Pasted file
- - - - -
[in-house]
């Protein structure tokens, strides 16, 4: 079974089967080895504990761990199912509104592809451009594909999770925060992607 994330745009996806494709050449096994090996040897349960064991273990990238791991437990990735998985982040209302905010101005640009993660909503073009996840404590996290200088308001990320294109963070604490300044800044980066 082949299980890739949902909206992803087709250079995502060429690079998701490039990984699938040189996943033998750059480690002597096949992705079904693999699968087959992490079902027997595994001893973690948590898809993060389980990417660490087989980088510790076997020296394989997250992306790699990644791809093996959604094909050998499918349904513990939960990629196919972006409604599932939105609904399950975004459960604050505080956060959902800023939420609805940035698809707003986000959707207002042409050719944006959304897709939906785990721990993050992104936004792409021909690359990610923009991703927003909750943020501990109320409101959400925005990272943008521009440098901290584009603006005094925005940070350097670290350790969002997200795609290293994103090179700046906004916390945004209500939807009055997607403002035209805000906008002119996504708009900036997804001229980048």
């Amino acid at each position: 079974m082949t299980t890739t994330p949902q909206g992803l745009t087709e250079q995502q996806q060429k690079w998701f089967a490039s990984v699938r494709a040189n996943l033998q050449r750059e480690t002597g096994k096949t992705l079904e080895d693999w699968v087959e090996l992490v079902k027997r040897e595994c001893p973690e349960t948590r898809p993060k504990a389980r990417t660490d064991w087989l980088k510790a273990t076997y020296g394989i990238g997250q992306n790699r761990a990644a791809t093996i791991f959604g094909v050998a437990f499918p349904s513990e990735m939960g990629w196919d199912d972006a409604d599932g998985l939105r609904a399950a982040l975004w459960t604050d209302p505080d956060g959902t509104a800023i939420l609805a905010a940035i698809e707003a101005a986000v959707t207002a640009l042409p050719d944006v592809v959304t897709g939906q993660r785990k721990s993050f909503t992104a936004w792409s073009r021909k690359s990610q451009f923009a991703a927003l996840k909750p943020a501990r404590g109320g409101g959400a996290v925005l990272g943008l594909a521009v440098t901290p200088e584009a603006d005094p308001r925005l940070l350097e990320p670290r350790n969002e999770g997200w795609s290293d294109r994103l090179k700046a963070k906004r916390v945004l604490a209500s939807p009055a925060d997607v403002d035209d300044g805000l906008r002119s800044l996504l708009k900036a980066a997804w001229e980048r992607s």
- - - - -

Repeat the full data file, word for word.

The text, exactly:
[in-house]
């Protein structure tokens, strides 16, 4: 079974089967080895504990761990199912509104592809451009594909999770925060992607 994330745009996806494709050449096994090996040897349960064991273990990238791991437990990735998985982040209302905010101005640009993660909503073009996840404590996290200088308001990320294109963070604490300044800044980066 082949299980890739949902909206992803087709250079995502060429690079998701490039990984699938040189996943033998750059480690002597096949992705079904693999699968087959992490079902027997595994001893973690948590898809993060389980990417660490087989980088510790076997020296394989997250992306790699990644791809093996959604094909050998499918349904513990939960990629196919972006409604599932939105609904399950975004459960604050505080956060959902800023939420609805940035698809707003986000959707207002042409050719944006959304897709939906785990721990993050992104936004792409021909690359990610923009991703927003909750943020501990109320409101959400925005990272943008521009440098901290584009603006005094925005940070350097670290350790969002997200795609290293994103090179700046906004916390945004209500939807009055997607403002035209805000906008002119996504708009900036997804001229980048």
């Amino acid at each position: 079974m082949t299980t890739t994330p949902q909206g992803l745009t087709e250079q995502q996806q060429k690079w998701f089967a490039s990984v699938r494709a040189n996943l033998q050449r750059e480690t002597g096994k096949t992705l079904e080895d693999w699968v087959e090996l992490v079902k027997r040897e595994c001893p973690e349960t948590r898809p993060k504990a389980r990417t660490d064991w087989l980088k510790a273990t076997y020296g394989i990238g997250q992306n790699r761990a990644a791809t093996i791991f959604g094909v050998a437990f499918p349904s513990e990735m939960g990629w196919d199912d972006a409604d599932g998985l939105r609904a399950a982040l975004w459960t604050d209302p505080d956060g959902t509104a800023i939420l609805a905010a940035i698809e707003a101005a986000v959707t207002a640009l042409p050719d944006v592809v959304t897709g939906q993660r785990k721990s993050f909503t992104a936004w792409s073009r021909k690359s990610q451009f923009a991703a927003l996840k909750p943020a501990r404590g109320g409101g959400a996290v925005l990272g943008l594909a521009v440098t901290p200088e584009a603006d005094p308001r925005l940070l350097e990320p670290r350790n969002e999770g997200w795609s290293d294109r994103l090179k700046a963070k906004r916390v945004l604490a209500s939807p009055a925060d997607v403002d035209d300044g805000l906008r002119s800044l996504l708009k900036a980066a997804w001229e980048r992607s």